Two confirmed services (Read Variable and Write Variable) are defined. The client sends a request frame which contains the multiplexor of the variable to be accessed and a flag indicating the operation type. The server returns the data and a flag indicating the result of the operation. Two COBs are needed for the connection (one for each direction). There has to be at most one server and one client per connection.
The CAN message encoding rules are conformant with the CMS (CAL) encoding rules. Since LowCAL defines a subset of the CMS data types (only 8 bit aligned types), the encoding rules can be simplified as follows:
See Encoding Rules (Example) shows the encoding for an array of two signed short integer variables.
lowcal_init_entity ( unsigned short port ,
unsigned short out_id ,
unsigned short in_id ,
byte max_length ,
mcan_Obj_Handle* obj_handle_p ,
lcal_Attrib var_attrib ,
lcal_Data_Type var_type ,
unsigned long timeout );
The second pass of initialization initializes a variable's buffer entry, creates a new variable set (if needed) and initializes the SCI in and out objects used for this variable. Arguments might be ignored, if not applicable (e.g., in_obj resp. out_obj and timeout for unconfirmed services). The returned object handle is used to identify the variable in subsequent LowCAL calls.
On the client side, this routine copies the data into the protocol's cache buffer. If there is no request pending, it issues the sending of the appropriate write request by putting the request into the send queue and notifying the writer task.
On the client side, this routine copies the cache buffer's contents to the variable data_p points to. If there is no request pending, it issues the sending of the appropriate read request by putting the request into the send queue and notifying the writer task.
Calling this function signals the completion of post processing to the protocol. The buffer entry's flags are set accordingly. On the client side, if a read or write access has been postponed because of post-processing being busy, it is issued by putting the request into the send queue and notifying the writer task.
The Generic Protocol Support is the glue between the SCI library and the different protocols. It is able to notify the applications by means of semaphores or the EPICS callback mechanism. EPICS needs this facility because the main EPICS tasks mustn't wait and EPICS has to be called again in some cases for finishing data transmission (asynchronous record processing).
The central data structure is the GPS table of protocols in use, gps_table , whose entries' (one for each protocol used) structure is shown in See GPS Table of Protocols in Use.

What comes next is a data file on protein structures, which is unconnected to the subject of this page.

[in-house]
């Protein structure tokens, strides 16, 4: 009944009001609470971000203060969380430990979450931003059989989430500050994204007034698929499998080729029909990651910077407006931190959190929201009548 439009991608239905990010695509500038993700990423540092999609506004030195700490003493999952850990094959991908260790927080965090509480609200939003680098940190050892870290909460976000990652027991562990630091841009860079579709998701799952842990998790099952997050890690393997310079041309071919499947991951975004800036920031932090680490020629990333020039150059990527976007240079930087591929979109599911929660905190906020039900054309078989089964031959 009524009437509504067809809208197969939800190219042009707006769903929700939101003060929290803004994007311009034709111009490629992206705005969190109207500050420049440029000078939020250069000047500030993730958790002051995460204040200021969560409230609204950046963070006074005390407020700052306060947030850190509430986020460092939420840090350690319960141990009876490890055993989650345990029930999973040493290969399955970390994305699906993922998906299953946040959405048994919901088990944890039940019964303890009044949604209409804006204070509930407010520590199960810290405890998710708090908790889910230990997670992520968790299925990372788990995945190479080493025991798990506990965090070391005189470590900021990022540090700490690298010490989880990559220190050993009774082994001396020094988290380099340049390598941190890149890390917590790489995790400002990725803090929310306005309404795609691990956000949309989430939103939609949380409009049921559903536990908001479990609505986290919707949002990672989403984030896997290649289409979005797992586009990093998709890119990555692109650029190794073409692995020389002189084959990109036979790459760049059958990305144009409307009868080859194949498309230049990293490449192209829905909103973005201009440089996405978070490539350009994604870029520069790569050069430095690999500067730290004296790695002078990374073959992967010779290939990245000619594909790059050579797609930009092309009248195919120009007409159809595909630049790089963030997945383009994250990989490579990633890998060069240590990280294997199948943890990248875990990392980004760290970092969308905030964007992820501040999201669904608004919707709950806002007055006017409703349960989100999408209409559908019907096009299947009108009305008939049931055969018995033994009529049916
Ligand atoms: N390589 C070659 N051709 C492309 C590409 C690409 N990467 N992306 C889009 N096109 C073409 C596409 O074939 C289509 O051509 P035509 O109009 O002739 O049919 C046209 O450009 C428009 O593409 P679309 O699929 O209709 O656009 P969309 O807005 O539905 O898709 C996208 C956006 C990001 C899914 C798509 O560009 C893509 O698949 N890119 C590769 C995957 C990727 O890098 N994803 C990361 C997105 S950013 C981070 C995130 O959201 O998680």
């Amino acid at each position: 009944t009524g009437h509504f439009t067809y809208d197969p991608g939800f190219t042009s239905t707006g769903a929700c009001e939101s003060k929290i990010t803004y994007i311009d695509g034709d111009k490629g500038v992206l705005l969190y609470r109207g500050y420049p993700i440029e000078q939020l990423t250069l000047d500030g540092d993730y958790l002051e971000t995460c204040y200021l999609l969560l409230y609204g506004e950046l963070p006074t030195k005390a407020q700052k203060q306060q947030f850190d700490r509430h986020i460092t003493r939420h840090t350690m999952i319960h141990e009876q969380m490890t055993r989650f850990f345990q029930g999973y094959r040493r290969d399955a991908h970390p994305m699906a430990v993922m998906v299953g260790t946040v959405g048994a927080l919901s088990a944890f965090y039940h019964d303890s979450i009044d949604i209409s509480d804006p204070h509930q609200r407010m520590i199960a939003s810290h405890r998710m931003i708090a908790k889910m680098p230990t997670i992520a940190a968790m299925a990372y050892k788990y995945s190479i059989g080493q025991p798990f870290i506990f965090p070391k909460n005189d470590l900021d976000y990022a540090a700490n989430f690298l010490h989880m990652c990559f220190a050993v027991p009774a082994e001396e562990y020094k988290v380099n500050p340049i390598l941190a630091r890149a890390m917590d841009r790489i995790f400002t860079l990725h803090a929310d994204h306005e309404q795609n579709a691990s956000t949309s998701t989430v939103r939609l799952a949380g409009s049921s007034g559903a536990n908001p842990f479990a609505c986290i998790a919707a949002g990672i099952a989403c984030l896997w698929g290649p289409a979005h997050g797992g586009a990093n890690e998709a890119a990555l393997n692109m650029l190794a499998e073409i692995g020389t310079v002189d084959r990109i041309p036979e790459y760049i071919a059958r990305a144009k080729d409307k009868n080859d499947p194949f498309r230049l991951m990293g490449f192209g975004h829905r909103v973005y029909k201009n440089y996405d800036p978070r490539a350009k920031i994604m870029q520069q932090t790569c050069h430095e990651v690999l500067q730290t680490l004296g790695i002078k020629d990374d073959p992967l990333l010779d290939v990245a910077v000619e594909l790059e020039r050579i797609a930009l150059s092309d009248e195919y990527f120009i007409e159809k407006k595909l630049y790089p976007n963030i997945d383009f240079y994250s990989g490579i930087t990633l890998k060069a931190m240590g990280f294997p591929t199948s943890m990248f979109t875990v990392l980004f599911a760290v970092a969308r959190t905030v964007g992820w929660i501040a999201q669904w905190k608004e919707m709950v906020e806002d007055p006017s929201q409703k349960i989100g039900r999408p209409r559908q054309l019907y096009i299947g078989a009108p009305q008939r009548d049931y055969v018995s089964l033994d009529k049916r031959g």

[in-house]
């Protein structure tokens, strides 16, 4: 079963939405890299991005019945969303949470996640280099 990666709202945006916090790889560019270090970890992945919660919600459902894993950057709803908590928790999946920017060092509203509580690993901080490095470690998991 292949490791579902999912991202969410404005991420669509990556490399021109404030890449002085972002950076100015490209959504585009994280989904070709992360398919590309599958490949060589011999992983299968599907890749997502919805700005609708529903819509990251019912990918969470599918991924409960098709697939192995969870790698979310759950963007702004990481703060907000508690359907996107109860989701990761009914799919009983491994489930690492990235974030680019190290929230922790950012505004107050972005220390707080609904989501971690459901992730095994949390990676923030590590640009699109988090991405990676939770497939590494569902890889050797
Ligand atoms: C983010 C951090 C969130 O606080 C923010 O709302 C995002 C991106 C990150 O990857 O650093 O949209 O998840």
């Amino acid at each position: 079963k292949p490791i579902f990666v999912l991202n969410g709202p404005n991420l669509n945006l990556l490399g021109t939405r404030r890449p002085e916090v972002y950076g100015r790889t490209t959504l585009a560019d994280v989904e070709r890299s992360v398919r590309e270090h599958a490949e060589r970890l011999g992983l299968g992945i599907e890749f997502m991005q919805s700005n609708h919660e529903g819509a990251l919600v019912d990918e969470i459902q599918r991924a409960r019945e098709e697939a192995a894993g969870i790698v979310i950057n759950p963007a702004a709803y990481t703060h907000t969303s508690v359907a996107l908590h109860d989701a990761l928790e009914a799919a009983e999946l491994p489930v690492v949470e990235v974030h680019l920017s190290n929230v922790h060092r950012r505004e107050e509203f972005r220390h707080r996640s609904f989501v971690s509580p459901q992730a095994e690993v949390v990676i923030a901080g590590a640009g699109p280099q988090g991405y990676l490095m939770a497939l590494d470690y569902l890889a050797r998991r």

Since each protocol does its own SCI open, the first entry is a copy of the protocol's SCI handle. The other entries are pointers to the protocol specific functions of the lower (GPS) interface: get function (e.g. rflatcan_get()), the protocol specific put function (e.g. rflatcan_put()) and the protocol specific time function (rflatcan_time()).
The initialization function gpsStart() starts a Reader task for every protocol used. [Footnote: The Reader tasks' names are 'mCANReadr<n>', where <n> is the protocol's offset in the gps_table.] After a consistency check on correct initialization the reader enters its infinite loop: It waits for any CAN messages by calling sci_queue_read(), then storing the collected data into the protocol layer using the protocol's put() function (which it gets out of the gps_table). If the protocol demands post processing, the Reader analyzes the switch in the object's user part and sets up the appropriate post processing (EPICS callback or ScanIO request, posting a semaphore etc.).
After initialization the Writer [Footnote: The Writer's task name is 'mCANWriter'.] enters a nested endless loop through the gps_table. It waits for a notification by any of the protocols that there are messages ready to be sent (i.e. it waits for the writer semaphore prot_write_sem). When this notification is given, the writer loops through the protocols calling the protocol specific get functions until it finds a protocol that returns a message. It calls sci_write() to send the message and performs any demanded post processing (e.g. EPICS callback requests). This post processing is controlled by the pp_switch in the SCI object's user part. After a successful write and post processing the writer waits for the next message by waiting for the semaphore again.